The Appeal to the Federal Court of Appeal
The Standard of Review
The Judge applied a standard of review of reasonableness. This was the proper standard of review at that time. However, the decision of the Supreme Court of Canada has changed things. Where there is a statutory appeal of the decision of an administrative decision-maker (as is the case here), the appellate standard is now two-fold. The standard of correctness applies to questions of law, and the standard of palpable and overriding error applies to questions of fact or of mixed fact and law in which there is no extricable issue of law. This standard is highly deferential and authorizes appellate intervention only where an error is both obvious and determinative of the outcome.
When the new evidence is filed in support of an appeal to the Federal Court and is material—which has been interpreted to mean “sufficiently substantial and significant” and of “probative value” - the Federal Court “may exercise any discretion vested in the Registrar”. This results in an appeal de novo subject to the correctness standard.
The parties did not direct the Court to any decision that addressed which standard should apply. The Court said it was unnecessary to deal with this issue.
On the reasonableness standard, the Court said the Judge misdirected herself in applying the standard when she applied her own views concerning the criteria to be considered in assessing the request to amend. She focused on her own analysis and reached a different conclusion from that of the Board. Instead, she should have considered only whether the decision made by the Board — including both the rationale for the decision and the outcome to which it led — was unreasonable. The Court concluded there was nothing unreasonable about the Board’s decision and said the Judge was in error.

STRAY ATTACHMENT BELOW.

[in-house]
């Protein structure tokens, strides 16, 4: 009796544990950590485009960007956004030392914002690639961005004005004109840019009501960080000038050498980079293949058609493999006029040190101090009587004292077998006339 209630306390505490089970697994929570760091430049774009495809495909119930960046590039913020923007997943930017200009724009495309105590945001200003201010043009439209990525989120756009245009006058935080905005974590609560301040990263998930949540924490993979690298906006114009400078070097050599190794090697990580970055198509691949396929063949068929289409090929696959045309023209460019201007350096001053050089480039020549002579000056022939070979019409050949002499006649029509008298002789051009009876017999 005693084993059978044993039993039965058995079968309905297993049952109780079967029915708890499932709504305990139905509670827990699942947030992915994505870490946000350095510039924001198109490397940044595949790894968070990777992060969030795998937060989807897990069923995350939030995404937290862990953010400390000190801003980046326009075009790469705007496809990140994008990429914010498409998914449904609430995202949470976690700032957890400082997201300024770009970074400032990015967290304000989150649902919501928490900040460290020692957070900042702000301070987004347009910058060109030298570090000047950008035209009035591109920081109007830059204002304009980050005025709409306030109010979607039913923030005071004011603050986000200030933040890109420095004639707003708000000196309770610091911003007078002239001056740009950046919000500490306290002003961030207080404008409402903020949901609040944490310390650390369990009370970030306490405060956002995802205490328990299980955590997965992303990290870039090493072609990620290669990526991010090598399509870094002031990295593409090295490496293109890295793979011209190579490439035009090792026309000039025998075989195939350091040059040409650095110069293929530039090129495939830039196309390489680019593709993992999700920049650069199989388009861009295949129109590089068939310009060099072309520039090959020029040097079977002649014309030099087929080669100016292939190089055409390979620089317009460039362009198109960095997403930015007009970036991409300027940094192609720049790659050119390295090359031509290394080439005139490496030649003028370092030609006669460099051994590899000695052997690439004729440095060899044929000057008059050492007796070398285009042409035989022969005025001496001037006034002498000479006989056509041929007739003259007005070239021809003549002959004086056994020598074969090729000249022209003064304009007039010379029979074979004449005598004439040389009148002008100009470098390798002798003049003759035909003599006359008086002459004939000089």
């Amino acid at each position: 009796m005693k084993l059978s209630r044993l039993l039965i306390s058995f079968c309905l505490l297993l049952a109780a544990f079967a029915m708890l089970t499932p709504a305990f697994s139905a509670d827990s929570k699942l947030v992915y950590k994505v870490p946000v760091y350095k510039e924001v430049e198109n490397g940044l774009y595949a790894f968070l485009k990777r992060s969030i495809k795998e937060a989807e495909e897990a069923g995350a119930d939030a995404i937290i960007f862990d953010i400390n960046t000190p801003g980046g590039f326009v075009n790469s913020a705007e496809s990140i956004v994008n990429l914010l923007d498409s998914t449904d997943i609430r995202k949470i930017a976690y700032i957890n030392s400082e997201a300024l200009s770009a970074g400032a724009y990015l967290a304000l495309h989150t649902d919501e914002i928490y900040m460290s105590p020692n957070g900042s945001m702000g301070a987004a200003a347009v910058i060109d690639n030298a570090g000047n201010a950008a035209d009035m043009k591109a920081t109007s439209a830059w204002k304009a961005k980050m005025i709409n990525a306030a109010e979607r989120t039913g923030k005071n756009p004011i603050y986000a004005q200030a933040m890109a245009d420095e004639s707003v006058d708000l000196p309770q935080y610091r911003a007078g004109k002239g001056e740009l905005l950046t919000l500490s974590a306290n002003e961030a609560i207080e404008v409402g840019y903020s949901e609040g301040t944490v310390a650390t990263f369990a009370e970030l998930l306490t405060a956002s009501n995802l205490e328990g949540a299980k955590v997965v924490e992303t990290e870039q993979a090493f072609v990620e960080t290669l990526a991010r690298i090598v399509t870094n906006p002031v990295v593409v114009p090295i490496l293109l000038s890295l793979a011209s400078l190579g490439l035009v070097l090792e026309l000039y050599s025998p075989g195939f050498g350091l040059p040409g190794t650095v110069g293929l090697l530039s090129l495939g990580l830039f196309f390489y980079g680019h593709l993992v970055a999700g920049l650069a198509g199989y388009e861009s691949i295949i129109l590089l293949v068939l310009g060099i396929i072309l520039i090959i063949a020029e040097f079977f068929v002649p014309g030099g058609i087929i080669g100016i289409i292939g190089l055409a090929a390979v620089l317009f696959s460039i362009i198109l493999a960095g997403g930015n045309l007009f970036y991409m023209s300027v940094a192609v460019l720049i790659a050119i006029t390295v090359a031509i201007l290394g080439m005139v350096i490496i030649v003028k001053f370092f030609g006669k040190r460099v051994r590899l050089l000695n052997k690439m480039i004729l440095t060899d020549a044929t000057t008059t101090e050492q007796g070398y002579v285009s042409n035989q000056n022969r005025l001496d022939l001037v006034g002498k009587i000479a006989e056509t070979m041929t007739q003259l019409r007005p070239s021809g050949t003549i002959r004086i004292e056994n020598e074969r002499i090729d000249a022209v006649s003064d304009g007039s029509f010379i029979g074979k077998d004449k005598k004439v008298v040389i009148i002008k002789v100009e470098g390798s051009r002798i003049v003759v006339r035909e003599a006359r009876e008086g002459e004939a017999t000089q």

The Court said the same conclusion would apply if the appellate standard applied. The Board did not make an extricable error of law or any palpable and overriding error when it reached its conclusion. The Board correctly recognized the error as one of form rather than substance. There was little or no prejudice suffered by the applicant and it knew the opponent intended to rely on subsection 16(1).
The appeal was allowed.
A statement of opposition should be carefully drafted and refer to the correct subsections of the Act. As a result of the error, this matter has been before the courts for a significant time and significant expenses have been incurred.
The effect of the change in the standard of review should result in limiting the scope of appeals from hearing Officer’s decisions except for cases where material new evidence is filed.
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These comments are of a general nature and not intended to provide legal advice as individual situations will differ and should be discussed with a lawyer.
A version of this article originally appeared in the Lawyer’s Daily published by LexisNexis Canada Inc.